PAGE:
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US map shows at-risk areas for Lyme disease
"Our research team has growing evidence that the relationship between risk of canine infection and human disease is strong."
Research ‘could help to predict human cases’

A map showing the most at-risk areas for Lyme disease infections in dogs could help to predict cases in humans, US scientists have said.

New research published in the PLOS ONE journal predicts the prevalence of canine Lyme disease in the 48 contiguous US states. It is hoped the forecast map will help to improve patient care for both humans and dogs.

Ticks that carry the disease-causing bacterium, Borrelia burgdorferi, were once thought to be present only in northern parts of the US. However, recent research shows they are now in half of US counties, including in the southern states.

Initial symptoms of Lyme disease are ‘flu-like’ but if left untreated can cause long-term complications of the heart, nervous system and muscles.

Researchers studied nearly 12 million B. burgdorferi antibody test results from 2011-15, alongside factors associated with Lyme disease, such as forestation, surface water area, temperature, population density and median household income.

Michael Yabsley, a parasitologist at the University of Georgia, explained: “Dogs really are the canary in the coal mine for human infection. Our research team has growing evidence that the relationship between risk of canine infection and human disease is strong.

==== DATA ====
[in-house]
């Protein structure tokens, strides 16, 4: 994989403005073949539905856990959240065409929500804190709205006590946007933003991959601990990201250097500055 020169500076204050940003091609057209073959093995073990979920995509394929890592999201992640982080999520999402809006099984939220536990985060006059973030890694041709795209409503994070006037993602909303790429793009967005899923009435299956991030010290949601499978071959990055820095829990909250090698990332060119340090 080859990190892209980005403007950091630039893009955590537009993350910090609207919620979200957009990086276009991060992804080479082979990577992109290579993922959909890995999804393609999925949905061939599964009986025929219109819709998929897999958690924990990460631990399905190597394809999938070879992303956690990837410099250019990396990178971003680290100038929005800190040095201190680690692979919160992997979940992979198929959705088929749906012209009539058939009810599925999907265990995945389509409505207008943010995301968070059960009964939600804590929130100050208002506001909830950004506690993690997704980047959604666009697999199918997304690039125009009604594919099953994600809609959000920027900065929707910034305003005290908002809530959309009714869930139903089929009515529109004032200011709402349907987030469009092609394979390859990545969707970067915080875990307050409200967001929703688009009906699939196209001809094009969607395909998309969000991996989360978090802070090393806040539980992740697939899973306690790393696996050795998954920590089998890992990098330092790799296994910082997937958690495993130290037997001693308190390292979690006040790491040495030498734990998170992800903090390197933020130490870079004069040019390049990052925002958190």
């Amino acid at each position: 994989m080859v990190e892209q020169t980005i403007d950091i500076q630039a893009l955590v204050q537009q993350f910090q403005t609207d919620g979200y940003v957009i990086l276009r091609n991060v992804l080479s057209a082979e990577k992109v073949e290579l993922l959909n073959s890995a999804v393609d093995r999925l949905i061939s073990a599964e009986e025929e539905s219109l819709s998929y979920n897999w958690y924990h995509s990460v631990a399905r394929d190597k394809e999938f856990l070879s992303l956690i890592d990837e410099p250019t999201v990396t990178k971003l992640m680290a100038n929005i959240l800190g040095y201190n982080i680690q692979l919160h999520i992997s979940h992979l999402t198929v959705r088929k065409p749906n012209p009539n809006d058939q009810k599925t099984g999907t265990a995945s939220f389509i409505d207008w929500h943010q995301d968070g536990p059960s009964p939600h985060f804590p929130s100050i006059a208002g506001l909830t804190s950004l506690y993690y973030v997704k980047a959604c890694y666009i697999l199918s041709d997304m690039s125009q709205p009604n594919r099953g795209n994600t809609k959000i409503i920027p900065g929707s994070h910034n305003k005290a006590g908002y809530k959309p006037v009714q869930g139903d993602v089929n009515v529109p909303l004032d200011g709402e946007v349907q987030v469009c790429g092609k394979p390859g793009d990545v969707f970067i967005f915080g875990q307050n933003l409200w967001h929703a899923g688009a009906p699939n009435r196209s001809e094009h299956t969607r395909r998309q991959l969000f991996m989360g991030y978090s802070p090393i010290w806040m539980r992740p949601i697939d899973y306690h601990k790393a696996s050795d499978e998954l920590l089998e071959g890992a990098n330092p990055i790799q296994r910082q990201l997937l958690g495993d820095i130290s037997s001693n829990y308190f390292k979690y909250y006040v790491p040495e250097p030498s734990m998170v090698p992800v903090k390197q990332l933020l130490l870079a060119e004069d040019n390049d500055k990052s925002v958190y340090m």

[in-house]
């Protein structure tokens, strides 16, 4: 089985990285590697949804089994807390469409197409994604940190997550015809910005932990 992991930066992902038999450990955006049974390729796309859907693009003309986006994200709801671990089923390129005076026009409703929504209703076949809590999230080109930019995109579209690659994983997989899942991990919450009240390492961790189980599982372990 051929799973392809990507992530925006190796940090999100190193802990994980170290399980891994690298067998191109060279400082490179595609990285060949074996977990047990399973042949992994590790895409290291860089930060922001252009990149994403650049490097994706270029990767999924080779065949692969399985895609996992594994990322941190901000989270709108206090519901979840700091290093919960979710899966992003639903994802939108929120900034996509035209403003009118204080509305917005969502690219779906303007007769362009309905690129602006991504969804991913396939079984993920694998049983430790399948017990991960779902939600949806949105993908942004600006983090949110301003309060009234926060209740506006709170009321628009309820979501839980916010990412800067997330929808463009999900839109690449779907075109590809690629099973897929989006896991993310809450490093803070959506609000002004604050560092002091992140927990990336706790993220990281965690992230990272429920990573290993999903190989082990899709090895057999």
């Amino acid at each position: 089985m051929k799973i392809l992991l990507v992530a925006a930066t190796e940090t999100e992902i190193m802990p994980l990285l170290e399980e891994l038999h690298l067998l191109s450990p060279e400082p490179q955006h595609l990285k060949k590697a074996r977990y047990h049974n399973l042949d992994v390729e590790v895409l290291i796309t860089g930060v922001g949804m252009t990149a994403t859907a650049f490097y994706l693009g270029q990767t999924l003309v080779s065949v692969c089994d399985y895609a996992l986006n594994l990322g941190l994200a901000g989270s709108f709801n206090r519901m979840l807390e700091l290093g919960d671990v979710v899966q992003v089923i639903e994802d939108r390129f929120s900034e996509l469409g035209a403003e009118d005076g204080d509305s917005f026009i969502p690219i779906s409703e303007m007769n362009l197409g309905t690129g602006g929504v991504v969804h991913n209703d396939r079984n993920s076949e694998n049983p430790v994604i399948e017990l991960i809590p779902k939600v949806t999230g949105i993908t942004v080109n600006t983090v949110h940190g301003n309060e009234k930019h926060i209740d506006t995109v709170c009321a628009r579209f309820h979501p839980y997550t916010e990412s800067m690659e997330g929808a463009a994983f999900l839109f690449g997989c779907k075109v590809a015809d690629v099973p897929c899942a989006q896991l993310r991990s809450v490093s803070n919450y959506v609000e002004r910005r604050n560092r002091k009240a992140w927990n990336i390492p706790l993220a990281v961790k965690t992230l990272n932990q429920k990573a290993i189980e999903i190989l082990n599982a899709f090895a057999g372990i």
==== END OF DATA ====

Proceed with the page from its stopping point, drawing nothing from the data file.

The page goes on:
“Because dogs are being tested for exposure during annual exams, these data are available on a national scale, something that is difficult to achieve when studying the ticks and environment directly.”

The researchers are expanding their analysis and plan to release further data on the relationship between human and canine disease later this year.

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Sale of microbeads now banned

News Story 1
 The sale of products containing microbeads is now banned across England and Scotland, Defra has confirmed.

As part of government efforts to prevent these plastics ending up in the marine environment, retailers can no longer sell rinse-off cosmetics and personal care products containing microbeads. These tiny plastics were often added to products including face scrubs, soaps, toothpaste and shower gels.

Just a single shower is thought to send 100,000 of these beads down the drain and into the ocean, where it can cause serious harm to marine life. A ban on manufacturing products containing microbeads previously came into force in January this year. 

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News Shorts
George Eustice announces funding for Bovine Viral Diarrhoea

Farming minister George Eustice has announced a £5.7million funding package to help farmers tackle Bovine Viral Diarrhoea (BVD).

The funding will be available in England for three years through the Rural Development Programme and farmers will be able to apply for one-to-one farm advisory visits by a veterinary practitioner.

The project will recruit local vets who will then work with keepers of breeding cattle to tackle BVD on their farms.